1. aww thank you ❤ I really cannot tell you how much that means to me <3.

      haha you know I actually want to collate both the inspiration ones from weds, and also the Monday craft ones. The craft ones I am actually busy plotting an entire series of writing craft books. It's always the same problem though – time.

      Liked by 1 person

      1. I know, time, the one thing we all want more of. I spent 6 hours yesterday working on entering my rough draft of my sequel to my memoir into the computer while rewriting as I typed. 6 hours and I only got 2000 words done. I’m thinking it may be ready for edits by September at this rate, lol.
        And what a fantastic idea! Writing a book with your writing craft articles. Keep it to your true Sacha style and it will be a huge hit! I want a signed copy! ❤


  10. This is excellent, Sacha. I cracked up when you said you plan to stop in the middle of the next argument and take notes. I was a theater major in college a long long time ago and was trained in the Stanislavski method. It was quite powerful and you hit a core point – that the distinction between “acting” a character and “being” a character applies as much to writing as it does to theater. Not only do we need to draw on emotional experience from our own lives, but we need to become the characters and have the courage to experience the emotional upheavals in extremely intense situations. Writing isn’t for the weak of heart. 🙂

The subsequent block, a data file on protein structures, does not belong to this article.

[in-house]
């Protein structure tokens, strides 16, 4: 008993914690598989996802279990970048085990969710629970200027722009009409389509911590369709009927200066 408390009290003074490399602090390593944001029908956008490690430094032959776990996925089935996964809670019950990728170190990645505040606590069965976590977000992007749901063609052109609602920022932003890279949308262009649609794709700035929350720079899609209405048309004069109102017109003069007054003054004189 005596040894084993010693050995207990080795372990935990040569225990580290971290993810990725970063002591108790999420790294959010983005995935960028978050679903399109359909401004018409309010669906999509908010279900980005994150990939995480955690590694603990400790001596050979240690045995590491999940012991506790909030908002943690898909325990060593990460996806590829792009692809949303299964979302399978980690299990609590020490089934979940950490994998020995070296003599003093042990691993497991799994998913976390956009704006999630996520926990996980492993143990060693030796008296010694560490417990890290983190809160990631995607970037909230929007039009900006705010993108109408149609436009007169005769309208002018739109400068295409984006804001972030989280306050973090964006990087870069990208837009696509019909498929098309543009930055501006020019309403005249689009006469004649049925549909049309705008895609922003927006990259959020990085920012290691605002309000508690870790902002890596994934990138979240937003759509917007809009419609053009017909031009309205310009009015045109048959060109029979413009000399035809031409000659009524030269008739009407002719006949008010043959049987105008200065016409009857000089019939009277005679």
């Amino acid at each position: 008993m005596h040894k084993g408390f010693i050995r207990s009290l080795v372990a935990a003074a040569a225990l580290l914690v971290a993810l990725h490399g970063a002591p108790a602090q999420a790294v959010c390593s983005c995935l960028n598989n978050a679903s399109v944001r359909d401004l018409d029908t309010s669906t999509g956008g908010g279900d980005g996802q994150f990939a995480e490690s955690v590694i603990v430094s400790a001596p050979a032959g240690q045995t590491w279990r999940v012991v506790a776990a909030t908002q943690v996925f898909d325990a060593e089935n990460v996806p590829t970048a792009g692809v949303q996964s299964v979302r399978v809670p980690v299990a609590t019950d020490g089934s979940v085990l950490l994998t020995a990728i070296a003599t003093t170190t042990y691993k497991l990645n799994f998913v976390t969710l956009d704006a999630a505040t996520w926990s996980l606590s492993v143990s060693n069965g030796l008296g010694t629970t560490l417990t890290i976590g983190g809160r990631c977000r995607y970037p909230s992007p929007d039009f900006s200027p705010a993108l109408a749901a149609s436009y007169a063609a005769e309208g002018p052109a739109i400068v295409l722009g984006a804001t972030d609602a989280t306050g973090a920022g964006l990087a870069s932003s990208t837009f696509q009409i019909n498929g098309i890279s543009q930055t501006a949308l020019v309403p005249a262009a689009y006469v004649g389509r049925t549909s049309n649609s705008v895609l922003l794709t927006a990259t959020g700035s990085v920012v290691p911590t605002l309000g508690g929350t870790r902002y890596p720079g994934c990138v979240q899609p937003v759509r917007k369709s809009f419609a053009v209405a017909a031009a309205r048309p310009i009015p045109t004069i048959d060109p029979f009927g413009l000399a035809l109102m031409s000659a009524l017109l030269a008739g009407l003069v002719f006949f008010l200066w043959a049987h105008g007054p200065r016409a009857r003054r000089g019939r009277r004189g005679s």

Liked by 1 person

    1. Haha, well it might work… Then again, art could get me a slap upside the head! pahahaha.

      It’s funny that a few of us writers used to be in theatrics.

      I agree – writing isn’t for the faint of heart. I really enjoyed reminiscing about Stanislavski, I actually used to act, when I was a teen I was even on the telly – as main character in a mini TV series.

      Liked by 1 person

  11. I did some acting as a student and we used these methods. I hadn’t a notion what I was at at 20, but some of it stuck. I remember saying I thought Nora from A Doll’s House would be a kitten if she were an animal (not expecting the next part) and of course I was sent up to play her role. As a kitten. I am still embarrassed!! Now I teach the play myself for literature but still feel the burn 😃

    Liked by 1 person

  12. Reblogged this on My Passion's Pen and commented:
    I’ve always believed writers should take advantage of acting workshops to better explore our characters, thus creating stronger stories. Following Stanislavski’s method is an excellent alternative.

    Liked by 1 person

  13. I certainly get what you are saying, but I also don’t (if you get what I mean?). If I’m angry or sad I have no desire to write. In fact, it’s one of the last things I’d want to do. I’ve tried it, and not only was it a load of rubbish, I hated every moment. However, I can totally see where you are coming from when you say to think of a sad moment so it brings tears, etc. Isn’t that how brilliant actors, who can turn on the waterworks at any given point, do it? In fact, I’ve done the same and can easily make myself cry just by thinking about a very sad situation.


  14. Fascinating methodology I had read about before. I do sometimes think if the characters would do certain things or not, especially the characters I feel closer to, but as a psychiatrist I’ve seen people do incredible things sometimes… Thanks, Sacha.


Leave a Reply

Fill in your details below or click an icon to log in:

WordPress.com Logo

You are commenting using your WordPress.com account. Log Out /  Change )

Twitter picture

You are commenting using your Twitter account. Log Out /  Change )

Facebook photo

You are commenting using your Facebook account. Log Out /  Change )

Connecting to %s